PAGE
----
Susan Elizabeth Frazier

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Susan Elizabeth Frazier
Susan Elizabeth Frazier 1919.jpg
Susan Elizabeth Frazier
BornMay 29, 1864
New York City
DiedFebruary 3, 1924
New York City
OccupationNew york city public school teacher

Susan Elizabeth Frazier (May 29, 1864 – February 3, 1924) was a thought leader on the issues of women's and African American's rights and capacity. She was an active and accomplished substitute teacher in New York City Public Schools at a time when such opportunities for African American women were very limited.

On February 16, 1892 she delivered an address to an audience of the Brooklyn Literary Union, called "Some Afro American Women of Mark" which has been referenced from its time of first presentation, through to contemporary books and dissertations today.

In 1894 Frazier applied for the position of New York City public school teacher, at a school with white students. Later that year she received a request to meet in person with School 58 principal F. W. James. Upon meeting her, James declined to appoint her due to her African heritage, saying such an appointment could "cause trouble." At the time, African-Americans were restricted to teaching only other African Americans.[1][2][3]

She is quoted as saying at the time, "There are colored teachers in the schools of Brooklyn, Jersey City, Boston and other cities, and I think it time that the color line was obliterated in appointing a teacher in New York City."[4]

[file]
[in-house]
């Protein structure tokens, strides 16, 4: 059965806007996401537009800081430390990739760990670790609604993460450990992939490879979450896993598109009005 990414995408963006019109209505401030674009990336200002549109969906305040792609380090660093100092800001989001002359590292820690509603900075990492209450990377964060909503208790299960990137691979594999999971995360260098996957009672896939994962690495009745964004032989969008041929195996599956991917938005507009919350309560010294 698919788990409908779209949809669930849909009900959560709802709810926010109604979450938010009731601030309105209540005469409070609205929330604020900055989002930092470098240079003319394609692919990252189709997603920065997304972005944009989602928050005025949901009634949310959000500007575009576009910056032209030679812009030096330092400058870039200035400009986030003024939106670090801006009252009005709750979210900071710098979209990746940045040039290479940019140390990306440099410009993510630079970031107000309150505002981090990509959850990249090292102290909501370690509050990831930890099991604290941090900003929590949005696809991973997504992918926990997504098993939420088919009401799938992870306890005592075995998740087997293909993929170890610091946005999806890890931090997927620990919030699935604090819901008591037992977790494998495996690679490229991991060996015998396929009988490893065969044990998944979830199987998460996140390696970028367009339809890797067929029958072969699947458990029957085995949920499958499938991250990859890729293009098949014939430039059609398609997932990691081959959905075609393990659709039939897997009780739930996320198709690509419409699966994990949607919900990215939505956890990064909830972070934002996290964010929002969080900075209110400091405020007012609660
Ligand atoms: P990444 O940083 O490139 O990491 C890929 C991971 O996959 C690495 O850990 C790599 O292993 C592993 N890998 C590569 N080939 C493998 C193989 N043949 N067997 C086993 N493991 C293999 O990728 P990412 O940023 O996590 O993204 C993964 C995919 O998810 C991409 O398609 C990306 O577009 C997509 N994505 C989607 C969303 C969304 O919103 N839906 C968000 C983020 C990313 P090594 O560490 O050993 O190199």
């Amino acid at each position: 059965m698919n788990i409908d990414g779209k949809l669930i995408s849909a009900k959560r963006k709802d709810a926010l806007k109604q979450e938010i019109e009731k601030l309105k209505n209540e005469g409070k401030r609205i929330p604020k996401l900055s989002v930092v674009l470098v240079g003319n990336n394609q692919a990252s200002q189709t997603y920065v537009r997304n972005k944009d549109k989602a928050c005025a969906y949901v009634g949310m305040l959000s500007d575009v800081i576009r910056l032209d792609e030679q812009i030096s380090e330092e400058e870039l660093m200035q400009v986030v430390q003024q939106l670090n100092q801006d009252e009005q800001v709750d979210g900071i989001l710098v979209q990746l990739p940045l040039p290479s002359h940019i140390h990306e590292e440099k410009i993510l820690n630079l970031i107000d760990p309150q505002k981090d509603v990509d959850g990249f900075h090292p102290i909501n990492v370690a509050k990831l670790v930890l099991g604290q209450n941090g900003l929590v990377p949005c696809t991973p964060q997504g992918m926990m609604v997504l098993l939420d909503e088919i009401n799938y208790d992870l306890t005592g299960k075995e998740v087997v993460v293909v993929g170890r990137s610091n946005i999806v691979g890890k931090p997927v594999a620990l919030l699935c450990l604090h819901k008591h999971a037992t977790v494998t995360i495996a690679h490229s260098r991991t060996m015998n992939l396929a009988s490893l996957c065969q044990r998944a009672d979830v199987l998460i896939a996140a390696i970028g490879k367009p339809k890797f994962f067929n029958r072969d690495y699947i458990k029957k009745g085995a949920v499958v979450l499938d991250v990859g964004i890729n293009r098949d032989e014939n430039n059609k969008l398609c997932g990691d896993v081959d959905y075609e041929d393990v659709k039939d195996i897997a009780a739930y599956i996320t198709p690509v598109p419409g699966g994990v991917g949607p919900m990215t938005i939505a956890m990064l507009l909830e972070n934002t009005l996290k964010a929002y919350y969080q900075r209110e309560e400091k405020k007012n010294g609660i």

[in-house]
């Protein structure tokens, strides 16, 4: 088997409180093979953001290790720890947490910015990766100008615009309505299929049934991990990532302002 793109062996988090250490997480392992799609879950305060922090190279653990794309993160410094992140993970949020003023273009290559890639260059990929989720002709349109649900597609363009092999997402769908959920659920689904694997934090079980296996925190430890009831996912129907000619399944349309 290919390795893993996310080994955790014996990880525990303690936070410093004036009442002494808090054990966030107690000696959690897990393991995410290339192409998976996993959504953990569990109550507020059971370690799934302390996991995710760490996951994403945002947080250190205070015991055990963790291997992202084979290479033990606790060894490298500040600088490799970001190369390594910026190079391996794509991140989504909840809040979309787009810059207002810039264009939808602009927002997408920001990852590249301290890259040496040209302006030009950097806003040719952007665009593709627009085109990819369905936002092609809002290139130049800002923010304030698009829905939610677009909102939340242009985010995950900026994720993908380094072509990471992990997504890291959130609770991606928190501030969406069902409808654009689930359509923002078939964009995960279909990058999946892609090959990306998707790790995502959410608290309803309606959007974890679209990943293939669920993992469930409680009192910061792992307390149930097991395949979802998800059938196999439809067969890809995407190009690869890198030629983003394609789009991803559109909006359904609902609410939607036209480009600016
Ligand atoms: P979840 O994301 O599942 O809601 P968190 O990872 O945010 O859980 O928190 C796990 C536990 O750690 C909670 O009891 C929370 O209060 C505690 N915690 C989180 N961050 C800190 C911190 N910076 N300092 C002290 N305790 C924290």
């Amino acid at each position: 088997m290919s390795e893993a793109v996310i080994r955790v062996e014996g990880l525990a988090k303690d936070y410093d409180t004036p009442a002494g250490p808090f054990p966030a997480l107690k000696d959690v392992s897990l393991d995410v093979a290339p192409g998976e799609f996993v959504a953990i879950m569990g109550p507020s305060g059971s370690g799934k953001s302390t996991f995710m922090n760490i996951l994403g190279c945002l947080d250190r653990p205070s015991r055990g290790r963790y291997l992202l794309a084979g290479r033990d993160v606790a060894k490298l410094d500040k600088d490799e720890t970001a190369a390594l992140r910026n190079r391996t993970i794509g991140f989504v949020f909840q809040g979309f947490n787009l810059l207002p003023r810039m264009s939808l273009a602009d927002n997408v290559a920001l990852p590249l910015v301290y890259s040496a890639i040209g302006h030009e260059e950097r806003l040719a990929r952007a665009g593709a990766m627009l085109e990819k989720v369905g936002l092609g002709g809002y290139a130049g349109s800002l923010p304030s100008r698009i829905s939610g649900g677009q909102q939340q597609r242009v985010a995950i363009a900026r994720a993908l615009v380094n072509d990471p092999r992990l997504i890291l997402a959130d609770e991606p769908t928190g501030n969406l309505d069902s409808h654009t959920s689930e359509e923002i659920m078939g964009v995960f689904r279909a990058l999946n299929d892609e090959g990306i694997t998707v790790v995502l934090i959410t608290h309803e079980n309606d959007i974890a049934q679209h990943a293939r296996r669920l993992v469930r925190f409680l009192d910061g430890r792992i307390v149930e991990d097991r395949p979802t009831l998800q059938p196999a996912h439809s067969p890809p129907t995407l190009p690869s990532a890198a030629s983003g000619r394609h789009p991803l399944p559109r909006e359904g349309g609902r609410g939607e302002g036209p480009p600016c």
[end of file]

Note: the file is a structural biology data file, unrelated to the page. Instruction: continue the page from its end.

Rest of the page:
So she took her case to the courts, which initially rejected her plea in 1895. But she was eventually appointed May 26, 1896.[5]

During World War I she was president of the Women's Auxiliary of the Old Fifteenth National Guard, an African American troop, and continued to work with the 369th Infantry as it became to be known.[6] She took a trip to England, Belgium and France in 1919. Upon her death in 1924, full military honors were held in the 369th Regiment Armory and her casket was draped with the American flag.[7][8] She was the great-granddaughter of African American Revolutionary War Veteran Andrew Frazier.


  1. ^ "CSPAN Jeffrey Sammons discusses his book "Harlem's Rattlers and the Great War"". Retrieved February 28, 2016.
  2. ^ "First of her race on the list". New York Sun. March 3, 1895. p. 8.
  3. ^ "Barred out by color". New York Herald. October 30, 1895. p. 8.
  4. ^ "That school color line: Miss Frazier inclined to continue her contest". New York Sun. October 31, 1895. p. 8.
  5. ^ "Susan Elizabeth Frazier" The Gazette, Cleveland, OH, 1896-07-04, p. 1.
  6. ^ "More negro regiments to be formed for the regular army: 75 train to become officers". New York Age. May 17, 1917. p. 1.
  7. ^ "Profiles of black women in black history". The Tribunal Aid. North Carolina. June 16, 1976.
  8. ^ "Miss Susan Elizabeth Frazier" "The Historical Cookbook of the American Negro," The National Council of Negro Women, Height & Bower, Beacon Press, Boston, p. 42.


  • Maffly-Kipp, Laurie (2010). Women's Work: An Anthology of African-American Women's Historical Writings from Antebellum America to the Harlem Renaissance. Oxford University Press.
  • Mitchell & Taylor (2009). The Cambridge Companion to African American Women's Literature.
  • Brown, Nikki (2006). Private Politics and Public Voices: Black Women’s Activism from World War I to the New Deal.
  • Yellin, Jean (1991). The Pen is Ours: A Listing of Writings by and about African-American Women Before 1910 with Secondary Bibliography to the Present. Oxford University Press.
  • Notable American Women, 1607–1950: A Biographical Dictionary. 1971.
  • Dannett, Sylvia (1964). Profiles of Negro Womanhood: 1619–1900. Educational Heritage.
  • Brown, Hallie Q. (1926). Homespun Heroines and Other Women of Distinction. Xenia, OH: The Aldine Publishing Company.

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